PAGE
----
pruning apples to force fruit spur developement

curtis(5)July 20, 2014

I had previously read about pruning vertical shoots to force them to become fruit spurs. what is the timing and where do you cut? How successful is this?

Thank you for reporting this comment. Undo
applenut_gw

I was told about it by C. Lee Calhoun, who planted the Southern Heritage orchard at Horne Creek Farm in NC. He pinches them back to three leaves as soon as they develop, and then has to do it a couple more times in the season as it tries to re-grow. They have a lot of trees on single cordon espalier there and this is how they control branching.

    Bookmark   July 20, 2014 at 11:53AM
Thank you for reporting this comment. Undo
alan haigh

CCKW, this is a technique traditionally used for espaliers and in most situations shouldn't be needed to bring fruit trees into productivity. How are you planning to use it?

I could see it being useful in any situation where you want productivity in less space that what the tree is predisposed to require before settling down to bearing fruit.

    Bookmark   July 20, 2014 at 1:06PM
Thank you for reporting this comment. Undo
curtis(5)

Harvestman, my honeycrisp is 5yo and put on apples this year, but only 5. I have the tree in good shape and health I want to be thinning on this tree next year rather then counting the crop on my fingers.

My 5yo Harelson and 4yo Fireside both needed thinned this year.

    Bookmark   July 20, 2014 at 3:00PM
Thank you for reporting this comment. Undo
myk1(5 IL)

I learned it here for my McIntosh. It is an espalier and the constant pruning would turn the spurs into branches.
For this tree it was late summer right about the time the fruit is ready (late August).
I started holding off pruning until that time and it got the tree back into bearing.

If your tree is first bearing I'd expect it to start going on its own now that it's started.

    Bookmark   July 20, 2014 at 4:34PM
Thank you for reporting this comment. Undo
alan haigh

This is not something that accelerates bearing accept in the situation I mentioned. Your tree already has spurs- maybe they aren't getting enough light and the tree needs opening up. If leaves on small wood don't get enough light they won't fruit. More thinning cuts in the dormant season is the more common prescription. Is the tree open enough after winter pruning that you can throw your cat through it?

You can also remove uprights attached to big wood in mid-spring to assure the smaller wood gets adequate light. Then remove them again in mid-summer.

How a tree responds to repetitive pruning of smaller uprights is somewhat dependent on the variety. Macintosh bears its best flowers on the 2nd-year wood of moderately vigorous shoots so repetitive pruning would probably interfere with its ability to flower.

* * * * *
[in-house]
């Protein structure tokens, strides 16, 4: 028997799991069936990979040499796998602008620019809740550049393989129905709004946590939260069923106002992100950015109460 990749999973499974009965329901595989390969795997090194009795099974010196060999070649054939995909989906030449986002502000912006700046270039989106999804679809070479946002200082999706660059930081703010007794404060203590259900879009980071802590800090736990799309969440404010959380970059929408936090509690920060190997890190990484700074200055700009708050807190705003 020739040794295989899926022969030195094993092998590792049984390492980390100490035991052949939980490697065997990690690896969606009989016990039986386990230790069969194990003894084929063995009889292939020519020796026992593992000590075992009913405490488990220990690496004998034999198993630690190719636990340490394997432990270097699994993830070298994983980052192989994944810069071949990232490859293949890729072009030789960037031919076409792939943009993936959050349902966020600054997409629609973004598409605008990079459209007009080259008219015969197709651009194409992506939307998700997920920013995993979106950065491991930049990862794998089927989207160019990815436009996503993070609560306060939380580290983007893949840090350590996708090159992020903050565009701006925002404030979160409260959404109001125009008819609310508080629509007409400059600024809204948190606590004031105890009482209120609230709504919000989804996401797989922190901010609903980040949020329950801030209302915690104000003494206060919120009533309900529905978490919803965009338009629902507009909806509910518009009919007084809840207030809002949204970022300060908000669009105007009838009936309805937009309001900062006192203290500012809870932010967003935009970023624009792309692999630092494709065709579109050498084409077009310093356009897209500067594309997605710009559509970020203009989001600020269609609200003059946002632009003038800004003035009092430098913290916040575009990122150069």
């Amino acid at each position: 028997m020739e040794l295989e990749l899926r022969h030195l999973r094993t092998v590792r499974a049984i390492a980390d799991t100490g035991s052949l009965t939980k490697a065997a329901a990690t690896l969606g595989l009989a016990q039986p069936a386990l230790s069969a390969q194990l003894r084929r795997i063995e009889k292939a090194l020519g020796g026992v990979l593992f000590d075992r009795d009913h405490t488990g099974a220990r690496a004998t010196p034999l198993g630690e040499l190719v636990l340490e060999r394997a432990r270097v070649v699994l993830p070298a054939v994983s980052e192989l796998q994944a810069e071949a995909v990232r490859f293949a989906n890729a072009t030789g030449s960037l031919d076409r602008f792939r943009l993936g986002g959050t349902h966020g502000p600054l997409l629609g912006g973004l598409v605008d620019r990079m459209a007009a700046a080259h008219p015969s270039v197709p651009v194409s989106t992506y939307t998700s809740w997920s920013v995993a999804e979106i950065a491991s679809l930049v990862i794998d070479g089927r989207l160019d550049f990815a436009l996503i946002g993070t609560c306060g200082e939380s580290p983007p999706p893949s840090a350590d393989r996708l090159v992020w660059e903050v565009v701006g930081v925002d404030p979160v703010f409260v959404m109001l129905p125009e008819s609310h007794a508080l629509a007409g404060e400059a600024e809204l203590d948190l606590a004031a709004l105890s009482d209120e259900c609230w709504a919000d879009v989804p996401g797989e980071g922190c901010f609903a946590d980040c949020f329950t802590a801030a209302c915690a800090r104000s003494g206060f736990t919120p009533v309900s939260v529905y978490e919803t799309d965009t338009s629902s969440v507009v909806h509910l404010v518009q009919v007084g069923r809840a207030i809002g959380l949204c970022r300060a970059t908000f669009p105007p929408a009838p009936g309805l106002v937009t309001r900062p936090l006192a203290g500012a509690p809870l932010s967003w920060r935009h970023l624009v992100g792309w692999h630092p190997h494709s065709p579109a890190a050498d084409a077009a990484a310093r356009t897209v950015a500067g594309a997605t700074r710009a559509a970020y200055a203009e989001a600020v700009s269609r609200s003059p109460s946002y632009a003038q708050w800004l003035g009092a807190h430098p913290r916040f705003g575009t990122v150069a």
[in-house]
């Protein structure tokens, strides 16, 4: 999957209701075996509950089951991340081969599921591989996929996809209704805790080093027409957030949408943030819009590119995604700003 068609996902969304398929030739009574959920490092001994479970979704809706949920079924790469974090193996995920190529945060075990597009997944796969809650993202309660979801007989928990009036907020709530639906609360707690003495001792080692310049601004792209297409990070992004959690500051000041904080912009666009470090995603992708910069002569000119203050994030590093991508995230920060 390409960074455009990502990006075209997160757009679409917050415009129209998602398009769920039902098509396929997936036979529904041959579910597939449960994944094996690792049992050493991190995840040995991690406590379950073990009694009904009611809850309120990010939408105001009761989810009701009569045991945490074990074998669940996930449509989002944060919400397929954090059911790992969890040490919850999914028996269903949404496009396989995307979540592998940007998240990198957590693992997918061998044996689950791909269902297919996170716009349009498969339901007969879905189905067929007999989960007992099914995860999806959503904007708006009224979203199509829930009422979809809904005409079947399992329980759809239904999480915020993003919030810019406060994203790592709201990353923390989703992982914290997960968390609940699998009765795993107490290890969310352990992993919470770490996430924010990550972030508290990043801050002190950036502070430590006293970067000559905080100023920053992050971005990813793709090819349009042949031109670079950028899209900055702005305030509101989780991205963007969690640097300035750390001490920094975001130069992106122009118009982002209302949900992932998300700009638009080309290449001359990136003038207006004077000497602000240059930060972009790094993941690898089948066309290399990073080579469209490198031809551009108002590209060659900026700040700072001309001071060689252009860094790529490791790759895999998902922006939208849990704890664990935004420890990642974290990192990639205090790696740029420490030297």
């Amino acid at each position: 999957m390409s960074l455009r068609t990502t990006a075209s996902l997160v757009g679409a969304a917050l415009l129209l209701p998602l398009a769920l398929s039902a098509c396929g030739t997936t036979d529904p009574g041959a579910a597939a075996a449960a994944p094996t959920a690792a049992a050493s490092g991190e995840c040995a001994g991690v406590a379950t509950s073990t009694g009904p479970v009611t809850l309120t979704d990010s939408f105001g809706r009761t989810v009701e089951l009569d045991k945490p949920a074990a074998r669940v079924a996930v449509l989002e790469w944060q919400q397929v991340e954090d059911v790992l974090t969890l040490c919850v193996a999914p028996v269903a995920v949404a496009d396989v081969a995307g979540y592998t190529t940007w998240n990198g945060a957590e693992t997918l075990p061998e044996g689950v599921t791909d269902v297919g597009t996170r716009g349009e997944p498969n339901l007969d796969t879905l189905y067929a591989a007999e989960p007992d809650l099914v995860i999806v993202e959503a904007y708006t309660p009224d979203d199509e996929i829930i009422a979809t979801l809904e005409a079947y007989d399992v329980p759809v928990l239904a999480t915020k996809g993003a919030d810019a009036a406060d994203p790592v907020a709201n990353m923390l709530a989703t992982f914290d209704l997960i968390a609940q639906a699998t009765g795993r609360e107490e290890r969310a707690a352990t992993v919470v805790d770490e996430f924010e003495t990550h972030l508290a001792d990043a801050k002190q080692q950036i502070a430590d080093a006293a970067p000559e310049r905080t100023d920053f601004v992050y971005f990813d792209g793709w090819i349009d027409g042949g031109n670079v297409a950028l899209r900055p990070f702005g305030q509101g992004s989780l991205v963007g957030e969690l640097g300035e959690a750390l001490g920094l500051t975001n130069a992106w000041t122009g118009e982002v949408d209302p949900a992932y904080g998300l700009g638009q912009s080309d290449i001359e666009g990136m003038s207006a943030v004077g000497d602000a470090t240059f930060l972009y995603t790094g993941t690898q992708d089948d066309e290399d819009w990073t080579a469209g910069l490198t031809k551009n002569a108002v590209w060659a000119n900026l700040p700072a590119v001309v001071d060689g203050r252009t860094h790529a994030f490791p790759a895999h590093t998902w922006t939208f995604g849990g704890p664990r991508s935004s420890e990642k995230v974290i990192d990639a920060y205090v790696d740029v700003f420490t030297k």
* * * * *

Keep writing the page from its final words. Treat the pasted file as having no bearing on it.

Bookmark   July 20, 2014 at 7:32PM
Thank you for reporting this comment. Undo
curtis(5)

I did open it up pretty will this past spring. But based on your advice, just got back in from getting rid of water sprouts that were blocking light. Thrown firmly, a cat would now clear to the other side, especially if were just a yearling.

    Bookmark   July 20, 2014 at 8:44PM
Thank you for reporting this comment. Undo
alan haigh

The idea of early removal of annual shoots that don't serve the spurs is based on the fact that the spurs determine whether to produce flowers for next year's fruit mostly within a month of petal fall- based on energy reserves in the spurs themselves (exclusively acquired from spur leaves, at that point). This is why fruit thinning needs to be finished by then to help assure annual bearing.

Even the smaller shoots near spurwood provide no energy for the spurs until mid-summer, when they've stopped growing (much). By then they help improve the quality of the fruit but have little influence on next years flowers.

An adequate amount of annual shoots should be saved to serve the spurs from mid-summer on. That is why I suggested early removal of only shoots attached to "big wood".

Removing the big wood shoots to better serve spur wood is not something directly supported by actual research, it is just a personal hunch, by the way- it is only logical.

In home orchards, shade often comes from more than the tree itself- buildings or nearby forest trees for instance. Home orchard trees often need to be pruned even more open than those in commercial orchards for this reason.

    Bookmark   July 21, 2014 at 5:52AM
Sign Up to comment
More Discussions
Foliar fertilizer on fruit
I have been using foliar fertilizers more and more...
crazyman2099
Source for Hidden Rose Apple?
Looking for a tree or scions but seem to be coming...
jsvand5
Is it just me or have my plum tree buds gotten bigger lately?
I have a bruce plum tree that i planted last september. It...
tlbean2004
Pictures missing!
Have you noticed, since Houzz took over allot of pictures...
Konrad..just outside of Edmoton Alberta
First Bench Grafts Using a Fieldcraft Topgrafter
Hi all, I've been patiently waiting for signs of life...
gardener365
People viewed this after searching for:
© 2015 Houzz Inc. Houzz® The new way to design your home™